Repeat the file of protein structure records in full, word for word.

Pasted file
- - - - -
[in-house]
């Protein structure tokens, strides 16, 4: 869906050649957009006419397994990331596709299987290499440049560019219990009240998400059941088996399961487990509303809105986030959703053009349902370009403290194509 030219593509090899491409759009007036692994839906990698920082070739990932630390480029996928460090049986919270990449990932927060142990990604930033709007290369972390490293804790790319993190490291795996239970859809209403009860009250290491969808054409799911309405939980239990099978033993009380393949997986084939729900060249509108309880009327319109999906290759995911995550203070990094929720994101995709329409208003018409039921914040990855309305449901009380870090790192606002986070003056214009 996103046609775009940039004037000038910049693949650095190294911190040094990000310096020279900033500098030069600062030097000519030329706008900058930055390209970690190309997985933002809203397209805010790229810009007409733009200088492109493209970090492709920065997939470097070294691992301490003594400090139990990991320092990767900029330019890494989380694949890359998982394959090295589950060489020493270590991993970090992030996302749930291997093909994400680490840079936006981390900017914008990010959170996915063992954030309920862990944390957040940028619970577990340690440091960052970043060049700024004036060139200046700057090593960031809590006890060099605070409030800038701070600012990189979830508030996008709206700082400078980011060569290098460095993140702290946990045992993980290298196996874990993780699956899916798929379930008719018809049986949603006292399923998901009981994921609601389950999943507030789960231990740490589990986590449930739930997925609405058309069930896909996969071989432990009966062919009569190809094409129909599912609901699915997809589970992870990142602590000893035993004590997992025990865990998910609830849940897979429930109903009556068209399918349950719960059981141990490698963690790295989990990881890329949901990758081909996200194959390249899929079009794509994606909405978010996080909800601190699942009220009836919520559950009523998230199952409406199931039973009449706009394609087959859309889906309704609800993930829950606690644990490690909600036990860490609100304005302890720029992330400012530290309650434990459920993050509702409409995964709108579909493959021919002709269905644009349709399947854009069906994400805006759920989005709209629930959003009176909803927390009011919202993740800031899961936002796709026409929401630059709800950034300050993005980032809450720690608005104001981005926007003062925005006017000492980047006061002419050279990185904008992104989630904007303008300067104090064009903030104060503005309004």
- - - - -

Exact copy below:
[in-house]
């Protein structure tokens, strides 16, 4: 869906050649957009006419397994990331596709299987290499440049560019219990009240998400059941088996399961487990509303809105986030959703053009349902370009403290194509 030219593509090899491409759009007036692994839906990698920082070739990932630390480029996928460090049986919270990449990932927060142990990604930033709007290369972390490293804790790319993190490291795996239970859809209403009860009250290491969808054409799911309405939980239990099978033993009380393949997986084939729900060249509108309880009327319109999906290759995911995550203070990094929720994101995709329409208003018409039921914040990855309305449901009380870090790192606002986070003056214009 996103046609775009940039004037000038910049693949650095190294911190040094990000310096020279900033500098030069600062030097000519030329706008900058930055390209970690190309997985933002809203397209805010790229810009007409733009200088492109493209970090492709920065997939470097070294691992301490003594400090139990990991320092990767900029330019890494989380694949890359998982394959090295589950060489020493270590991993970090992030996302749930291997093909994400680490840079936006981390900017914008990010959170996915063992954030309920862990944390957040940028619970577990340690440091960052970043060049700024004036060139200046700057090593960031809590006890060099605070409030800038701070600012990189979830508030996008709206700082400078980011060569290098460095993140702290946990045992993980290298196996874990993780699956899916798929379930008719018809049986949603006292399923998901009981994921609601389950999943507030789960231990740490589990986590449930739930997925609405058309069930896909996969071989432990009966062919009569190809094409129909599912609901699915997809589970992870990142602590000893035993004590997992025990865990998910609830849940897979429930109903009556068209399918349950719960059981141990490698963690790295989990990881890329949901990758081909996200194959390249899929079009794509994606909405978010996080909800601190699942009220009836919520559950009523998230199952409406199931039973009449706009394609087959859309889906309704609800993930829950606690644990490690909600036990860490609100304005302890720029992330400012530290309650434990459920993050509702409409995964709108579909493959021919002709269905644009349709399947854009069906994400805006759920989005709209629930959003009176909803927390009011919202993740800031899961936002796709026409929401630059709800950034300050993005980032809450720690608005104001981005926007003062925005006017000492980047006061002419050279990185904008992104989630904007303008300067104090064009903030104060503005309004």